Awhile back Thom Hartmann* asked a question on his show: "Does slut-shaming mark the return of the Christian Taliban?” Interesting, but I didn’t hear anything resembling my opinion on the subject, so I thought I’d bring it up here.
The framing of Thom’s question assumes a choice of Yes or No: either slut-shaming reflects puritannical, Christian repression, or it doesn’t, and slut fashion gets a pass on behalf of Western women’s liberation. But wait— maybe there’s another choice. Maybe slut fashion deserves a critical look from the progressive feminist’s point of view. It may be possible, given that neither Taliban patriarchy nor Western patriarchy get a five-star rating for women’s equality or liberation, slut fashion represents repression as well, that is to say, it’s the other side of the coin of religious repression.
If, in America, women learn to hide their intelligence and their unique personhood underneath a heavy mask of make-up and clothing designed to define them according to their sexuality alone, can we seriously insist that slut-pride and slut-fashion represent true liberation?
If women define themselves outwardly solely by their value as sexual ornaments, haven’t they cooperated in their own represson; haven’t they agreed to wear the symbolic garb of male rule and patriarchy?
Don’t get me wrong— I get the standard feminist argument against slut-shaming: Slut-shaming works by a double standard. Men not only do not have to present themselves in society as sexual ornaments, but they also will not be shamed for being sexual. Men are “studs;” women are “sluts.” It’s an old story, and it’s an infuriating one. Inspired in part by fear and hatred, and, yes, loathing, of female sexuality, it shames women for owning their sexuality, for celebrating it, and for being shameless about it. Shamelessness, after all, is among the worst of sins a woman can commit— “You shameless hussy you!” We’re supposed to behave ourselves, and strutting our stuff still inspires shudders among those who would control women, as it enrages the would-be-rapists. Thus, the Slut Walks appear, where “sluts” resist the sexist paradigm in a defiant celebration of the body and its wholesome meaning.
Also, slut-shaming puts the responsibility for male behavior onto women, rather than where it belongs— on men.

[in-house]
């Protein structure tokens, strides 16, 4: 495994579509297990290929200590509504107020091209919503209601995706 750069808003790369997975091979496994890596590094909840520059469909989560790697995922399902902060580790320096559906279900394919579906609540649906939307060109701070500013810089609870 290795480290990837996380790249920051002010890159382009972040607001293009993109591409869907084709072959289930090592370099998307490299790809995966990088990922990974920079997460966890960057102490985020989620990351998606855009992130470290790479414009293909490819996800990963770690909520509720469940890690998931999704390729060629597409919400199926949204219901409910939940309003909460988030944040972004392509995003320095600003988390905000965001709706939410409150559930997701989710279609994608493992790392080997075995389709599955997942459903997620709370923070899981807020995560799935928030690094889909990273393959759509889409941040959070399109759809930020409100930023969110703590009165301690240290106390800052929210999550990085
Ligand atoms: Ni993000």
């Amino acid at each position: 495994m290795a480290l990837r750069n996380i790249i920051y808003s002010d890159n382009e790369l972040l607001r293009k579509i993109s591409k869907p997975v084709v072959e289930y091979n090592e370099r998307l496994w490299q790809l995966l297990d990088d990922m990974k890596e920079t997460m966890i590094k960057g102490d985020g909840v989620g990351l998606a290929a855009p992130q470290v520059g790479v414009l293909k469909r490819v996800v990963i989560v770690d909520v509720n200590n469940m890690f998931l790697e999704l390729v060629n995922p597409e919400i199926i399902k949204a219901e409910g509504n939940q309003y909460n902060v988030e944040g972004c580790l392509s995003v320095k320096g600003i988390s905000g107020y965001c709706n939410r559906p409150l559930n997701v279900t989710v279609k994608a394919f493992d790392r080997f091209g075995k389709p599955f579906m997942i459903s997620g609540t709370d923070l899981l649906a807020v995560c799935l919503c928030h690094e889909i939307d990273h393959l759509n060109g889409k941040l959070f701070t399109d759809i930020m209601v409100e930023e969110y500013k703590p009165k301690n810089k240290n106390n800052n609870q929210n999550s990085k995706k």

I get it. And, yes, that argument has validity. It works for me too.
Just the same, looking at these with-and-without-make-up pics of porn stars, I see a contrast between the real and the fake, between individuals —whole persons with unique characteristics— and standardized dummies fabricated according to the values of our culture, values which do not include the freedom of women to be independent of the demands of men.
When women dress in “the slut look,” —and don’t tell me that’s not a costume— don’t they leave out an awful lot about themselves? Don’t they wear a sign saying, “Hey guys, I’m not a person; I’m an object,” and don’t they express their submissiveness in doing so? Haven’t they hidden themselves behind the metaphorical burqa required by the most sexist of male standards and preoccupations?
It doesn’t matter that they haven’t had to hide themselves, head-to-toe, under fabric; they’re still hidden.
So, even while Western society shames women for their sexuality, Western society also, as represented by advertising, violent pornography and other media, relentlessly presents women as low-status sexual beings, or as beings predominantly useful as status symbols (women on Hefner’s arm along with his fancy car and mansion), as creatures solely intended for male amusement or abuse, or as second-class decorative elements: Is that not the Western version of a burqa? Moreover, where women buy into it, can women be blamed entirely? (See The Codes of Gender / documentary.)
When women feel pressure, or even the desire, to have breast implants, nose jobs, lip injections and the rest of what passes for face and body enhancement, that is, to the point where all evidence of the unique person they once were disappears, and what is left can only be described as Barbiesque for young and old alike, what is that if not a Western burqa?
For example: Nicole Kidman before, au naturale; and after, in her American, or Western, burqa.
Most disturbing of all, commercial indoctrination in slut-conformity begins quite early: One Google group dedicated to the subject of kids, a girl/woman posted this question and comment: “Can anyone fill me in on this Junior Slut fashion for Girls?... Geez. "Junior Slut?" What next?”
How about a happy medium? Anybody for wholesome, self-respect and dignity that does not deny one’s sexuality but also does not allow it to define oneself entirely? How about starting early with that; how about Disrupting the Pink Aisle!?
(related topic: http://sports.yahoo.com/news/pressure-mounts-bbc-over-sexist-gaffe-presenter-135855559.html )
(* website note: http://www.thomhartmann.com/bigpicture/slut-shaming-digital-age)